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Ties to culture may protect Latino teens from violence

A family chatting at the dinner table. (stock image)ANN ARBOR—Latino kids who spend unstructured leisure time with friends, participate in certain nonschool activities and have part-time jobs may encounter high levels of violence in their communities.

But when teens adhere to the cultural value of "familismo," their exposure to violence is low, according to a new University of Michigan study.

The study examines protective and risk factors that may affect teens' community violence exposure after school, such as part-time employment, unstructured time with friends, extracurricular activities and family. Unstructured time might involve time spent in public outdoor places rather than at home.

Research indicates that unstructured time with peers is linked to behavioral and academic problems for low-income teens in dangerous neighborhoods.

"Hanging out in the neighborhood is also likely to coincide with a lack of supervision by parents and other adults," said Traci Kennedy, a doctoral candidate in clinical psychology and the study's lead author.

Consequently, both the location and the lack of structure or supervision are likely to increase youths' risks for violence exposure, the study shows.

Researchers analyzed data from 223 9th-grade students from three high schools in impoverished areas of Northeastern cities. Many students reported being chased by gangs and seeing someone hold a gun or knife. About 21 percent of them witnessed a shooting.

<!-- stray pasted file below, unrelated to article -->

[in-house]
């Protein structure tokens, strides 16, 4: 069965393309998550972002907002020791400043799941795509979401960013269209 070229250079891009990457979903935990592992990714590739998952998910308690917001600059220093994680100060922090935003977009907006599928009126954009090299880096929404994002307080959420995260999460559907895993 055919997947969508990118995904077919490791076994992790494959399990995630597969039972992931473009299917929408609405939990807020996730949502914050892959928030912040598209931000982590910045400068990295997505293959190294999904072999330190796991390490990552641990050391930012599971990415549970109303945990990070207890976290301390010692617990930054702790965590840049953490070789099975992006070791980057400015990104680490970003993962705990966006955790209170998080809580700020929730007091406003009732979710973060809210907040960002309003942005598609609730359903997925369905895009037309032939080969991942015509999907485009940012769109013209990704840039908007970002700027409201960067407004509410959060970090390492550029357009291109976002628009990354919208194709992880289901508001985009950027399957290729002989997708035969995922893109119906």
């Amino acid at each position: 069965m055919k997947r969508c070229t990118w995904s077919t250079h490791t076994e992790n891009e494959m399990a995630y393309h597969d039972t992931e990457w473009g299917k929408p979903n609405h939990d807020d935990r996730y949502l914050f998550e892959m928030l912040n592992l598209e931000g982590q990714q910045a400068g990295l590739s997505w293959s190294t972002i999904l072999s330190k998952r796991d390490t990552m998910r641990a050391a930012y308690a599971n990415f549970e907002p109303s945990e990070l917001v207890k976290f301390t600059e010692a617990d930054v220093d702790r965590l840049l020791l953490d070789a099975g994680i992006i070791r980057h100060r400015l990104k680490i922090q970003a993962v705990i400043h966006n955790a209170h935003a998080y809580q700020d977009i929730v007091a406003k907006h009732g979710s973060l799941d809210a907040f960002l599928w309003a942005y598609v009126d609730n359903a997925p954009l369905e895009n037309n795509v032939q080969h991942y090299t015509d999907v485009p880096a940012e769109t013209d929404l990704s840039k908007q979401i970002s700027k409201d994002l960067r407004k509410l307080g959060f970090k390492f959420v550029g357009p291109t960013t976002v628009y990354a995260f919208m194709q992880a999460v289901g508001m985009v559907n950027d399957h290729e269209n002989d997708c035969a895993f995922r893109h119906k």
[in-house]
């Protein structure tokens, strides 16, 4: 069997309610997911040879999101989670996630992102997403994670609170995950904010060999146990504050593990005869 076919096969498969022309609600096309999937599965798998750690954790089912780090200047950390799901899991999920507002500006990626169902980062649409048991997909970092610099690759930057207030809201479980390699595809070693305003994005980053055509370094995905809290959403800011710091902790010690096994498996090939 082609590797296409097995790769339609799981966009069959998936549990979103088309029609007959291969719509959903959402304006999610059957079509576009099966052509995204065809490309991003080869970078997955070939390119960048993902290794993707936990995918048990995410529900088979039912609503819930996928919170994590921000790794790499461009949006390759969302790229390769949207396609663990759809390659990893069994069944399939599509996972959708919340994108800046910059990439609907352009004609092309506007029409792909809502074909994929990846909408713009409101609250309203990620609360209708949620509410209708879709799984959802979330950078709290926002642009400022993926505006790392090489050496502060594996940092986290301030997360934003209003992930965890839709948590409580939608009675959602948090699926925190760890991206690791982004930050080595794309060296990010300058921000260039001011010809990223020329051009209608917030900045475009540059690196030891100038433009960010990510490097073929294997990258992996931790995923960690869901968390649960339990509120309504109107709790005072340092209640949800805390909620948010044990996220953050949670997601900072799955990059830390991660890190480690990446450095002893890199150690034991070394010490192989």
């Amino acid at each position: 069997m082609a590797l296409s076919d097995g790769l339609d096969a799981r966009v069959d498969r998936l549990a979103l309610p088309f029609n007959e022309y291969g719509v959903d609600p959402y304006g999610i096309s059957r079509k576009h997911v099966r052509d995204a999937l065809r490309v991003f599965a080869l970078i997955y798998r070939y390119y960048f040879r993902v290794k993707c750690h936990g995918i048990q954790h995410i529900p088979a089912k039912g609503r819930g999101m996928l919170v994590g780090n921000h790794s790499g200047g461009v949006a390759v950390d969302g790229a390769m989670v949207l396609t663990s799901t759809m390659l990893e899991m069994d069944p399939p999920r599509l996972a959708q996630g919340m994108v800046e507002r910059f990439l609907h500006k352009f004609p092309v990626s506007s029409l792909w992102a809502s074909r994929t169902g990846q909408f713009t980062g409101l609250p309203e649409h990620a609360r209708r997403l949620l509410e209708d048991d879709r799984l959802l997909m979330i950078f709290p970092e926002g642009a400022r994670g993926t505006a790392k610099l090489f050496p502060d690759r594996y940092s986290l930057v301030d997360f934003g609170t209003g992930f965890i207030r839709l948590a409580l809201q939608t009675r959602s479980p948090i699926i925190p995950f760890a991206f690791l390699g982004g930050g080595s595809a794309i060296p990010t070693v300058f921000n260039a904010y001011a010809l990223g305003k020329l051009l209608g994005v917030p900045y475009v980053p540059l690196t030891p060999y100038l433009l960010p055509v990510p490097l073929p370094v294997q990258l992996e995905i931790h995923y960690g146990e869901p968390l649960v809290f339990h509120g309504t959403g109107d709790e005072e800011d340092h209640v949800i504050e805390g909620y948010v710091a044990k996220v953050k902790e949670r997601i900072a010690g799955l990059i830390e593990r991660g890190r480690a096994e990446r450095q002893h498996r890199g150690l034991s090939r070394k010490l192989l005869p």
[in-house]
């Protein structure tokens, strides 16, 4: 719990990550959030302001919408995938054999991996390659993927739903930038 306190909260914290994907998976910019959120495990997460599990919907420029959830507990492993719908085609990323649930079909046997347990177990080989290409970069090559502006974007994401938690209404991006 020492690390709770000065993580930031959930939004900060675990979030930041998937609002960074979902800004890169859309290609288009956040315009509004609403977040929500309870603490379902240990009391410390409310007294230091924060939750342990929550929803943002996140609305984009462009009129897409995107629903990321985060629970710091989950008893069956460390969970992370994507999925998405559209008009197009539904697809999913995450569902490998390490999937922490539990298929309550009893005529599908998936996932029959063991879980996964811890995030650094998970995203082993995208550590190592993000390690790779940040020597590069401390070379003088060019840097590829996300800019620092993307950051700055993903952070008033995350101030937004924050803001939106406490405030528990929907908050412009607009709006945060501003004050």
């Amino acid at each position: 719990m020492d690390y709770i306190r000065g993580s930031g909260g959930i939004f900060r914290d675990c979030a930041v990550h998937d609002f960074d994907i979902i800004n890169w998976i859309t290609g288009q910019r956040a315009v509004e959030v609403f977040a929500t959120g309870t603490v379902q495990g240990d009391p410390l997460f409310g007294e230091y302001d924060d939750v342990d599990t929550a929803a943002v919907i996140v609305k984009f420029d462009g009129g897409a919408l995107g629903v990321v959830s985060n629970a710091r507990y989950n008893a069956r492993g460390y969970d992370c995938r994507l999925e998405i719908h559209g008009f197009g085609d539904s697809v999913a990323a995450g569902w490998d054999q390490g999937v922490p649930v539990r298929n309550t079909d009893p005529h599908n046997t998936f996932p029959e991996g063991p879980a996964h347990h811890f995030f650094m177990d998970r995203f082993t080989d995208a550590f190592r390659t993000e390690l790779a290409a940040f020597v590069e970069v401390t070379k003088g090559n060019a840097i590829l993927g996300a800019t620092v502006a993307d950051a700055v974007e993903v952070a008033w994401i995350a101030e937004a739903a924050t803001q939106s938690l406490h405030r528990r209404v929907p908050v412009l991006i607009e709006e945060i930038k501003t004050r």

Participating in nonschool clubs and sports, like unstructured peer socializing, often occurs in more dangerous areas of the community compared to school-based activities, which may increase the likelihood of being exposed to violence, Kennedy said.

Another finding indicates that having a job may be linked with greater community violence exposure. Kennedy hypothesized that the exposure to older peers and access to money associated with having a job may increase teens' involvement in violence. Working also may increase exposure to neighborhood violence when they travel to and from the job, especially during the evening hours.

Latino teens who have a strong sense of family may be more likely than others to spend their after-school time with family in a protective context, Kennedy said.

Familismo involves having a strong sense of unity and loyalty to one's family, prioritizing family over personal needs and relying upon family for instrumental and social support. Youth who feel a strong sense of familismo may be more likely to return home after school to fulfill familial obligations—reducing their encounters with community violence.

"Fostering familismo among Latino adolescents in high-crime neighborhoods may minimize the need for later interventions," Kennedy said.

Kennedy co-authored the study with Rosario Ceballo, associate professor of women's studies and psychology. The findings appear in the current issue of Social Development.

 

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